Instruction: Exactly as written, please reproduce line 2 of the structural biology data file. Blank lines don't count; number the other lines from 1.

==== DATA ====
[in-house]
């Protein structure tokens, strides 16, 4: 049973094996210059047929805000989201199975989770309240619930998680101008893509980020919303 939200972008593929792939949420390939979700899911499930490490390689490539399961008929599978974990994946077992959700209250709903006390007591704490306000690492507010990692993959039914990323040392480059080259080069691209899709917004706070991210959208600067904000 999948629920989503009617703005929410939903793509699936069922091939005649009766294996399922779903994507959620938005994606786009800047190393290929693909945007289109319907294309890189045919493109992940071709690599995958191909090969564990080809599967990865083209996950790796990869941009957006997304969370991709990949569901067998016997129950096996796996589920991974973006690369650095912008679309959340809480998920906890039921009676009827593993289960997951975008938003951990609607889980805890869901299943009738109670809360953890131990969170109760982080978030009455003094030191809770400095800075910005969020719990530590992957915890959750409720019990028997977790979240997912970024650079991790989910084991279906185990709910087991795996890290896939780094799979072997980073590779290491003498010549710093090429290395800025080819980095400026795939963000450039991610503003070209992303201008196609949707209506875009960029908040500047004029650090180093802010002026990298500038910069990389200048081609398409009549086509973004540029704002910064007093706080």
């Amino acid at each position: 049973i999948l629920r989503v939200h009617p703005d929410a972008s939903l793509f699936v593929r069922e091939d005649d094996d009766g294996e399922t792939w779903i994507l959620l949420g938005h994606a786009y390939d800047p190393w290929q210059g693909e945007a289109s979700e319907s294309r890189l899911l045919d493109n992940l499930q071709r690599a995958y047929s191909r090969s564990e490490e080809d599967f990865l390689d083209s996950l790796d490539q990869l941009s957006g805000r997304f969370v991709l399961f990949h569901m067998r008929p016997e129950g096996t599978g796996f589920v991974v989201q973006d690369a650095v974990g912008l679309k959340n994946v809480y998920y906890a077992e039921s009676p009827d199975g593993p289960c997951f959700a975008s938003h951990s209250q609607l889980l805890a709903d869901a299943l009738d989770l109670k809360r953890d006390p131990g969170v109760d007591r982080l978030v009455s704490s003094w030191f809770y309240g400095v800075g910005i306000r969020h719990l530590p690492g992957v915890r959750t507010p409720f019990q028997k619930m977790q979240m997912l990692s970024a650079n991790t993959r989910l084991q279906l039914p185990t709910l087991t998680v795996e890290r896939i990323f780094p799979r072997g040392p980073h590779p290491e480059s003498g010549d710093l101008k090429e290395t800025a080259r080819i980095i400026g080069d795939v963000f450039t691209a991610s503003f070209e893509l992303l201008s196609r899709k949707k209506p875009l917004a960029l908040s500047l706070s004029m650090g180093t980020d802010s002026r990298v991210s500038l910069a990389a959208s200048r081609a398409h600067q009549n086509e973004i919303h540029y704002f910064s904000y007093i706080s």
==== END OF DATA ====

């Protein structure tokens, strides 16, 4: 049973094996210059047929805000989201199975989770309240619930998680101008893509980020919303 939200972008593929792939949420390939979700899911499930490490390689490539399961008929599978974990994946077992959700209250709903006390007591704490306000690492507010990692993959039914990323040392480059080259080069691209899709917004706070991210959208600067904000 999948629920989503009617703005929410939903793509699936069922091939005649009766294996399922779903994507959620938005994606786009800047190393290929693909945007289109319907294309890189045919493109992940071709690599995958191909090969564990080809599967990865083209996950790796990869941009957006997304969370991709990949569901067998016997129950096996796996589920991974973006690369650095912008679309959340809480998920906890039921009676009827593993289960997951975008938003951990609607889980805890869901299943009738109670809360953890131990969170109760982080978030009455003094030191809770400095800075910005969020719990530590992957915890959750409720019990028997977790979240997912970024650079991790989910084991279906185990709910087991795996890290896939780094799979072997980073590779290491003498010549710093090429290395800025080819980095400026795939963000450039991610503003070209992303201008196609949707209506875009960029908040500047004029650090180093802010002026990298500038910069990389200048081609398409009549086509973004540029704002910064007093706080």